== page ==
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here, dies in the glory of the future, and we are entering a tomb all flooded with the radiance of dawn.” Jehan paused. All gazed at him intently, desiring to hear more. This is the way they reasoned; those young men in the bloom of health and youth. Heroes of the French Revolution. Suddenly in the midst of the dismal calm, a mysterious movement was heard at a certain distance. It was evident that the critical moment was approaching; several moments passed, then a sound of footsteps, measured, heavy, numerous, approached with a terrible continuity. Each man took his position for the conflict.
They knelt inside the barricade with their heads on a level with the crest of the barricade, the barrels of their guns and carbines aimed on the stones, attentive, mute, ready to fire. Some installed themselves at the windows of the building with their guns leveled at their shoulders. In this attack a cannon was approaching. They could see the smoke of the burning lint stock. The footsteps were that of a throng approaching. This tread drew nearer, still nearer and stopped. It was night, they could not be seen, but in that dense obscurity a multitude of metallic threads could be distinguished. These were bayonets and gun barrels, confusedly illumined by the distant reflection of a torch. A pause ensued as though both sides were waiting. All at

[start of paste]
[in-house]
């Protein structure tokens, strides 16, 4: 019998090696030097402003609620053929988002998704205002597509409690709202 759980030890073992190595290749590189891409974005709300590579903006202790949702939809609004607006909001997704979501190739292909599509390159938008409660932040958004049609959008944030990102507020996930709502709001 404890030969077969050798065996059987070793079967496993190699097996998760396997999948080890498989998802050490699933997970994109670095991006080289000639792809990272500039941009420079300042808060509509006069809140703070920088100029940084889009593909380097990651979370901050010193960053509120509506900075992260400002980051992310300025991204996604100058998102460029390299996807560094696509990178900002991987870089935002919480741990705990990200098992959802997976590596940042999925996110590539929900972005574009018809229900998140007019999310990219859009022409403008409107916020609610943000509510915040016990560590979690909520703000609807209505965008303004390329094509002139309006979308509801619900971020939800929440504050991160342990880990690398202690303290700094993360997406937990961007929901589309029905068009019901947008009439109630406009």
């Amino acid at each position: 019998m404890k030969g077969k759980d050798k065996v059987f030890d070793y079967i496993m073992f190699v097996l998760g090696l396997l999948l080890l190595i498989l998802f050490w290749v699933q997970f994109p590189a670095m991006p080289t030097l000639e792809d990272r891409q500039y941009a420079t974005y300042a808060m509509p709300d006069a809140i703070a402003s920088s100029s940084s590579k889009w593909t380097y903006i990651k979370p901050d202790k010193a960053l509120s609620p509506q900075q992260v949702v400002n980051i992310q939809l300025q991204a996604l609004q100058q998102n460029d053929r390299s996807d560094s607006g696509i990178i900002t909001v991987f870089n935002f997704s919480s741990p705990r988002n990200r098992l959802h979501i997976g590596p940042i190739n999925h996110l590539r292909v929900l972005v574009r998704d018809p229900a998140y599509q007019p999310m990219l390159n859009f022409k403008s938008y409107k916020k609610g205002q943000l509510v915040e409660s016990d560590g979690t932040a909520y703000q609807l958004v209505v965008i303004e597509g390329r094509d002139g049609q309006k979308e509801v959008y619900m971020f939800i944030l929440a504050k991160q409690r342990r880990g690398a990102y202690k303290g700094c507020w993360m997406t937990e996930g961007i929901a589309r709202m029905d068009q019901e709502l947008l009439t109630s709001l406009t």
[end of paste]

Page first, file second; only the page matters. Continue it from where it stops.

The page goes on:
once from the depths of the darkness, a voice shouted,— “Who goes there?”
At the same time the click of guns as they were lowered into position was heard. Charles replied in tones of great dignity,+ “The French Revolution.” “Lay down your arms,” commanded the officer. “Long live the Republic,” shouted the insurgents. “Fire!” shouted the voice. A flash empurpled all the facades in the street as though the door of a furnace had been flung open. The attack was a hurricane, the cannon began to roar; the army hurled itself on the barricade with beating drums, trumpets braying, bayonets leveled, the sappers at their head, and imperturbable under the projectiles, charged straight for the barricade with the weight of a brazen beam against the wall. The wall held firm. The insurgents fired impetuously. James had entered the barricade disguised as an unknown recruit; he cared for the wounded and at the same time kept his eye on Jehan. Philip had returned to tell Evadne that Jehan was in a barricade, engaged in civil war.
“Oh,” cried Evadne, “he will be killed. Order the carriage at once and take me to the barricade.” Evadne was in male attire.